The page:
At once overly buttoned-down and thoroughly improbable, Gracia Querejeta’s “15 Years and One Day” plays like a standard telenovela with all the juiciest parts excised. Never allowing its overstocked cast of characters much breathing room, the film lurches from Afterschool Special-style moralism to perfunctory murder mystery to sappy melodrama with all the tonal consistency of a rusted tuba, stranding several excellent actors in the process. Winner of several prizes at the Malaga Film Festival, and recently announced as Spain’s foreign-language Oscar submission, “15 Years” could perhaps drum up moderate interest in some Spanish-speaking territories, but it won’t get much further than a qualifying run Stateside.
Newcomer Aron Piper more or less stars as Jon, a disgruntled 14-year-old who has been expelled from school after a series of rather mild transgressions (he pulled a prank on a teacher and called the lunchlady “a cow”). The standout in a strong cast, Piper has a naturalistic grasp of the more undemonstrative aspects of teenage rebellion, and in an early argument with his mother, Margo (the always welcome Maribel Verdu), Jon seems a decent kid working through typical adolescent ennui and still grieving the recent death of his father. Not three minutes later, however, he kills the next-door neighbor’s dog with rat poison and expresses no remorse when he’s caught.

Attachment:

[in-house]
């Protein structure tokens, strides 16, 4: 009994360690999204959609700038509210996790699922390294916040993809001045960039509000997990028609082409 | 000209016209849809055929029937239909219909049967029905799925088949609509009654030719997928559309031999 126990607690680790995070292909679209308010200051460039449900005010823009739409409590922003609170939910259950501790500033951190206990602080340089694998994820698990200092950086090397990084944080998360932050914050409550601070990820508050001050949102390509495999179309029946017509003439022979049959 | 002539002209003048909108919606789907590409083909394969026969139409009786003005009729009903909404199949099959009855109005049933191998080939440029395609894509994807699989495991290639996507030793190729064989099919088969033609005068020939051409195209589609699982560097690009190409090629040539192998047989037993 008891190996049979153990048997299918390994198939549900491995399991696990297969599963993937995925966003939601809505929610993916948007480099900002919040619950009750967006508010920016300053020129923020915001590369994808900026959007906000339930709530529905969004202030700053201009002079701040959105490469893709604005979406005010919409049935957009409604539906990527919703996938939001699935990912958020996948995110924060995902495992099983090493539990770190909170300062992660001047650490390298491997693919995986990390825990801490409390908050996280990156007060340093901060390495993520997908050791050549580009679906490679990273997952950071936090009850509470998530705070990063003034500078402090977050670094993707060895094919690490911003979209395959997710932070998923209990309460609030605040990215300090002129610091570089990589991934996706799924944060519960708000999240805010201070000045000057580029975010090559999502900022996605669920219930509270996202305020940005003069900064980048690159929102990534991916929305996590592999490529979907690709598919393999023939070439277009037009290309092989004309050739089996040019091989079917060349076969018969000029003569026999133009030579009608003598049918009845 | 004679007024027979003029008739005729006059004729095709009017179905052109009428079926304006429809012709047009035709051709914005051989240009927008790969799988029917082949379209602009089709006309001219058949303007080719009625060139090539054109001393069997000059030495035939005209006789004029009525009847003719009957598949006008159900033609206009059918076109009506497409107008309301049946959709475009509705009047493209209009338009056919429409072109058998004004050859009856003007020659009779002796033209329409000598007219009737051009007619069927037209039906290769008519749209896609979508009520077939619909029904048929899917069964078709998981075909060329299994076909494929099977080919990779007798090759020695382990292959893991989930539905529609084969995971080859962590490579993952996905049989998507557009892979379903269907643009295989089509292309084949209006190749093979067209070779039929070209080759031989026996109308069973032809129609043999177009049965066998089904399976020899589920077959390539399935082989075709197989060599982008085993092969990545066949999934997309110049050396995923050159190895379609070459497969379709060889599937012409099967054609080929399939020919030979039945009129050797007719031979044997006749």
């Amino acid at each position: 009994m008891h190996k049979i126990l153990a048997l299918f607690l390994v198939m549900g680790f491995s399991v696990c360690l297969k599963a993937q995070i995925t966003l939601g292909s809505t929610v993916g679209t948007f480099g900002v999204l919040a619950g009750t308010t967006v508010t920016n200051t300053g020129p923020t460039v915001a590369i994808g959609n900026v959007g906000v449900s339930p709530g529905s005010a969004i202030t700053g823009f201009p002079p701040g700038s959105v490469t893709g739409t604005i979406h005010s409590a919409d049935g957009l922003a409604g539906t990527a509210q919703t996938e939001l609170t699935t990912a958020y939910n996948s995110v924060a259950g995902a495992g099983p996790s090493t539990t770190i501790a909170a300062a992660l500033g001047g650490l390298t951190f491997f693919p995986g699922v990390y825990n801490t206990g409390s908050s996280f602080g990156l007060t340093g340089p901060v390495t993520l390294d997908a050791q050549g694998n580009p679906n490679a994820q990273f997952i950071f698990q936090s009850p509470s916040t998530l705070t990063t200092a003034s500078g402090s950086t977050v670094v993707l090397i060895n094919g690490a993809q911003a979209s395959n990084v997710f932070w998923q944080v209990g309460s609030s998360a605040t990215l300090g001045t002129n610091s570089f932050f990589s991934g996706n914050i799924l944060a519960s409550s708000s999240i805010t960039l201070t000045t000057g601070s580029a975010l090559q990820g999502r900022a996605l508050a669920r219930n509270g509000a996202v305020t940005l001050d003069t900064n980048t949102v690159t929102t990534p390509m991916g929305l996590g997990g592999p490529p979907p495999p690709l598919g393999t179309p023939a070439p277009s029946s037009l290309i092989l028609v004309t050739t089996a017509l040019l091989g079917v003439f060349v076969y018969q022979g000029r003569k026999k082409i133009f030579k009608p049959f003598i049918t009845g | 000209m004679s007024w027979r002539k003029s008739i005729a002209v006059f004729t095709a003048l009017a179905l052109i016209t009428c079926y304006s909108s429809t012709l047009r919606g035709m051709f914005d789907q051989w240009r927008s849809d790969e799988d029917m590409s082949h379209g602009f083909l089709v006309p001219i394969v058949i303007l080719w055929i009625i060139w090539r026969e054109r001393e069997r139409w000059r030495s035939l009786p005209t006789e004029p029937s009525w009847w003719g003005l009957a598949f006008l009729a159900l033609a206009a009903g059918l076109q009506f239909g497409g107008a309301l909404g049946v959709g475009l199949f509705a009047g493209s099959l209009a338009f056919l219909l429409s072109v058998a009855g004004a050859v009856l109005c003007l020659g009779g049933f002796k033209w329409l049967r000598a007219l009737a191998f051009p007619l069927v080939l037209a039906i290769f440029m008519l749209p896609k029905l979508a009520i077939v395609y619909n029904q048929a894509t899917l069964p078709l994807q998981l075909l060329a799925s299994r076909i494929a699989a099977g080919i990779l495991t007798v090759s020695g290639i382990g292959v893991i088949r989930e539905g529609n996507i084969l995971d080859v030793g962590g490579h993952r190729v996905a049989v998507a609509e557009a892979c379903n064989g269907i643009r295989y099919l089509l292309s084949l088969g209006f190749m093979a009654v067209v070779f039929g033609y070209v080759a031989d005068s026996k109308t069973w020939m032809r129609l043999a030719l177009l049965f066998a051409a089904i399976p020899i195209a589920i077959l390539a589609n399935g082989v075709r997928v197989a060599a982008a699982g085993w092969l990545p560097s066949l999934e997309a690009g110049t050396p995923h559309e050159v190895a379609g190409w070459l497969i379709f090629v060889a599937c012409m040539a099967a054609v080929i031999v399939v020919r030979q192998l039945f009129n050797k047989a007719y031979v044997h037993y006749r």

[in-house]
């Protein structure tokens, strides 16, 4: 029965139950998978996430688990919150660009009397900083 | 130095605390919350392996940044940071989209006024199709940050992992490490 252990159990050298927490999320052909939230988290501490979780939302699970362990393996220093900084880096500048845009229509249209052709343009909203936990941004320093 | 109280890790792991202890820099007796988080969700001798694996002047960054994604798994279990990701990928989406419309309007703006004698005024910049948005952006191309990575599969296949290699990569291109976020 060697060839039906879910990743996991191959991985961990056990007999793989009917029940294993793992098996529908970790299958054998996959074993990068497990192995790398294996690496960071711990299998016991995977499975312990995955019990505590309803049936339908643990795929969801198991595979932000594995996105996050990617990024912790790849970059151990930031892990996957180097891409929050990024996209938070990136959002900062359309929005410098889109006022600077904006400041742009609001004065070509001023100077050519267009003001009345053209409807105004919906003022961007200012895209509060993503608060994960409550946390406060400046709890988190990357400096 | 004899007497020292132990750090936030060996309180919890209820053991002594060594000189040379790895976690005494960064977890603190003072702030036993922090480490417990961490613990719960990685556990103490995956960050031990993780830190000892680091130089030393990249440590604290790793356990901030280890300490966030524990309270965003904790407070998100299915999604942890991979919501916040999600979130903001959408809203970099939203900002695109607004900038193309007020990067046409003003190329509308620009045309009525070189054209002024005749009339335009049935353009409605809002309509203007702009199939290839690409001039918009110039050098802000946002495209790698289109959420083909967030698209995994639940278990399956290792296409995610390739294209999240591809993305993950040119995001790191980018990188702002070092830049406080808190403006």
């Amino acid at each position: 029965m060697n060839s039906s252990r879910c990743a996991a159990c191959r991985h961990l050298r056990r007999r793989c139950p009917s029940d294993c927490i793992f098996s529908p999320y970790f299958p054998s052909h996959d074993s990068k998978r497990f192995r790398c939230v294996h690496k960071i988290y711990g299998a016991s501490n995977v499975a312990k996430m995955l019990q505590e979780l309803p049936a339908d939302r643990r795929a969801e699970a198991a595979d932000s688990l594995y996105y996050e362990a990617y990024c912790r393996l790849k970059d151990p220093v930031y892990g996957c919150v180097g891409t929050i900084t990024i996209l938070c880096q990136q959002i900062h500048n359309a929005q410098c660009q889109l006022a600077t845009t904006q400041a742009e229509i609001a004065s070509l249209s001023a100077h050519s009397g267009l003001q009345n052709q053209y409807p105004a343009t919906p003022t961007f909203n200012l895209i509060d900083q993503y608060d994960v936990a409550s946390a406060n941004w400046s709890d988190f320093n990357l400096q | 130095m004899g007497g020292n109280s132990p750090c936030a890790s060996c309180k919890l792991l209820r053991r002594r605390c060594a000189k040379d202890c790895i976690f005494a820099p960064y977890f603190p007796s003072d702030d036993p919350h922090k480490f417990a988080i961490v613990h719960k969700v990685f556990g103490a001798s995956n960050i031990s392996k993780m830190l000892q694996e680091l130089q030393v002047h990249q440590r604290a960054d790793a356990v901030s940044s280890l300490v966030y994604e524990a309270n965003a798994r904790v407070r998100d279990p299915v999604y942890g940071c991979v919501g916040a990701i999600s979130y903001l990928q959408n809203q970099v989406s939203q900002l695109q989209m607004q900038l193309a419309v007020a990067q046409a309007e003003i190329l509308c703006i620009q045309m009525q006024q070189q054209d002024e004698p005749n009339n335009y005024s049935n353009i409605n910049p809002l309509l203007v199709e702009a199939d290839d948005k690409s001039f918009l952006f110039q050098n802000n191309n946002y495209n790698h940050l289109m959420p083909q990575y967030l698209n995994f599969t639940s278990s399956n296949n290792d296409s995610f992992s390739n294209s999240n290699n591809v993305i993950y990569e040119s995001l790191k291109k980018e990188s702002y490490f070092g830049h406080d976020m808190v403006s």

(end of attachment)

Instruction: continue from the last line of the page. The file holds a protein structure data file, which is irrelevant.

The film never acknowledges that such behavior seems to suggest a budding Jeffrey Dahmer more than a Holden Caulfield, presenting it instead as simply the last straw for Margo, who sends Jon off to live with his estranged, ex-military grandfather, Max (Tito Valverde), in a small town on the Alicante coast. Horrified by his grandfather’s hostility toward television and air conditioning, Jon seems to have found the right place for some scared-straight tough love.
Jon may have the most screentime, but it’s hard to call him the film’s protagonist, as his arrival in the new town sees him adopt the role of passive observer for a whole procession of characters to dutifully deliver their backstories in long monologues. The sweet girl (Sofia Mohamed) from the Internet cafe relates why she dropped out of school; her thuggish South American boyfriend (Pau Poch) claims he was once tagged to become the “Ecuadorian Maradona” before a hernia sidelined his soccer career; Jon’s gay tutor (Boris Cucalon) describes his bullying; and abuelo Max gets to narrate a haunted-soldier story from his tour of duty in the Bosnian War. Very few of these plot strands connect or develop in any meaningful way; nor do they elicit much of a response from Jon.
With the narrative gradually running out of steam, the script abruptly switches gears around the hour mark. A mysterious offscreen brawl leaves one character dead and Jon in a coma — making him the perfect audience for Margo’s spotlight monologue — and Max gets to spend a few reels playing amateur detective. The denouement, when it comes, is greeted with a sort of noncommittal shrug from all around, and Querejeta attempts to craft a happy ending by essentially leaving all her key characters right back where they started.
Despite its emotional stiltedness, the film at least ambles forward at a pleasantly leisurely pace, and d.p. Juan Carlos Gomez frames the gorgeous seaside locations with a sensitive eye. The cast all do due diligence with mostly shallow roles, though the intriguing Belen Lopez goes particularly underserved by her part as a no-nonsense policewoman who catches Max’s eye (she doesn’t even get a full monologue for her backstory). An intrusively schmaltzy score and Querejeta’s insistence on ending at least half a dozen scenes with fades-to-white lends the pic a Hallmark-card sort of beigeness throughout.